Overlake is at 9900 Willows Road; here’s a map. If you are wondering about a procession, WFR spokesperson David Weed explains there will be a “static processional” at the church: “A static processional is where emergency vehicles are staged in the parking lot and the deceased and family arrive and drive past the vehicles as they arrive.”
(Photos by Ellen Cedergreen)
In our previous coverage of the new West Seattle restaurant Avalon, which officially opened this afternoon at 2940 Avalon Way SW in the Luna Park business district, we’ve talked about the food, and the coffee – but the art is part of the story, too. It’s all by Diann Sales:
She’s the sister of co-proprietor and head Chef Deborah Breuler – at right in this next photo with co-proprietor Mary Palmer (Deborah had answered questions about their plans in one of our earliest reports):
Diann’s work incorporated many repurposed materials found at the site (the photo above shows her in front of a collage done on an old door they turned up). More Avalon photos ahead:
Two companies hired by Seattle City Light are continuing citywide testing for potentially dangerous electrical current, ever since a dog was electrocuted on Queen Anne, and another dog’s behavior helped authorities find an “energized” pole in High Point (as reported December 8th). City Light has been publishing frequent updates on its Power Lines website, and tonight’s update brings word of three spots detected in West Seattle:
# a streetlight pole and utility hole cover near 56th Avenue SW and SW Bradford Street [map] with 103 volts. A crew repaired a connector that was touching the pole and energizing it.
# a water cap near Fauntleroy Way SW and SW Edmunds Street [map] with 97 volts. Power was cut off and crews are determining the cause to begin work on a repair.
# a utility hole cover near Marine View Drive SW and 42nd Avenue SW [map] with 84 volts. Power was cut off and crews are determining the cause to begin work on a repair.
In all, the city says it has found 12 cases of “contact voltage” around the city so far, including these three and the one in High Point, and has tested 18 percent of streetlights and “associated facilities.”
Checking court files early today for West Seattle crime cases carrying over into the new year, we discovered something that so far as we can tell, has not been reported yet, though it happened three weeks ago: One of the two suspects in last May’s Highland Park beating/hate-crime case has pleaded guilty.
Court records show that 23-year-old Ahmed Y. Mohamed pleaded guilty December 13th to both of the charges filed against him and 21-year-old co-defendant Jonathan Baquiring – one count of robbery and one count of malicious harassment. If you don’t recall the backstory – a bloodied, dazed 15-year-old found near 17th/Kenyon (map) the morning of May 25th told police he had been beaten, burned and robbed at the 14th/Holden (map) staircase by two “black and Filipino” men who repeatedly made remarks about his race (white). In his plea documents, Mohamed acknowledges that was the motive, writing:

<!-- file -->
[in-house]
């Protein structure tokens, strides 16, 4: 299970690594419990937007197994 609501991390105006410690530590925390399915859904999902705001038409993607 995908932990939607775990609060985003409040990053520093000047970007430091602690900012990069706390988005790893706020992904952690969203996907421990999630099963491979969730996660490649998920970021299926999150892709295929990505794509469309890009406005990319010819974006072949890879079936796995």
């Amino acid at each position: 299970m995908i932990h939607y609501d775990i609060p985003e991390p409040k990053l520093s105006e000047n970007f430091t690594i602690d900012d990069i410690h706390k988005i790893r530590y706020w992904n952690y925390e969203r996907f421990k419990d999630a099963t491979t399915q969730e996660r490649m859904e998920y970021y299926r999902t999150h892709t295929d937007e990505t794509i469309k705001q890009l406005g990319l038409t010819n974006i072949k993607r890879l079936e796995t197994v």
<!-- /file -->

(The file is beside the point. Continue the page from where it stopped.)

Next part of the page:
… I maliciously and intentionally, because of my perception of his race, caused physical injury …
Mohamed also admits to robbing the victim:
… by stealing items from his pockets while threatening to cap him, whipping him with his belt, and burning him with cigarettes. We also displayed a knife with a several-inch blade, held it to his neck, and threatened to cut his throat. We targeted [the victim] because he was a different race than we are.
Police found Mohamed and Baquiring nearby that same morning and questioned but did not arrest them. They did get DNA samples, and almost four months later, after those samples were matched to other evidence in the case, charges were filed on September 20th. Baquiring was arrested the next night, as reported here; Mohamed, not until October 11th; both have been in jail ever since.
The plea agreement document in Mohamed’s case notes that all parties agree there was “different criminal intent” between the two crimes – robbery with use of a deadly weapon (the knife) and malicious harassment (hate crime). Mohamed, who has no felony record, faces a maximum sentence of life in prison. But according to the plea-agreement documents, prosecutors plan to recommend 4 years in prison for the robbery count and 1 year for malicious harassment, to be served concurrently (update: plus 24 months for the weapons enhancement – because of the knife – on the robbery count; see comments). His sentencing hearing is set for January 21st. Court records for co-defendant Baquiring indicate that so far, he is proceeding toward trial one month after that, in late February.
1:47 PM: As first reported here this morning, a winter-break water break left West Seattle’s Sanislo Elementary School with a big problem to deal with today – so big, they wound up canceling school for the day. WSB photojournalist Christopher Boffoli has just been to Sanislo for a look at the problem and the cleanup – and principal Ernie Seevers told him about the heroes – the teachers who are spending this day managing an unexpected cleanup:
That’s Marilyn Tsuboi, one of two teachers, along with Saadia Ayoubi, in a big classroom used by 1st and 2nd graders. She told Christopher she’s heartbroken that books she had collected over the years were water-logged. But crews have been working to pack up everything that got wet: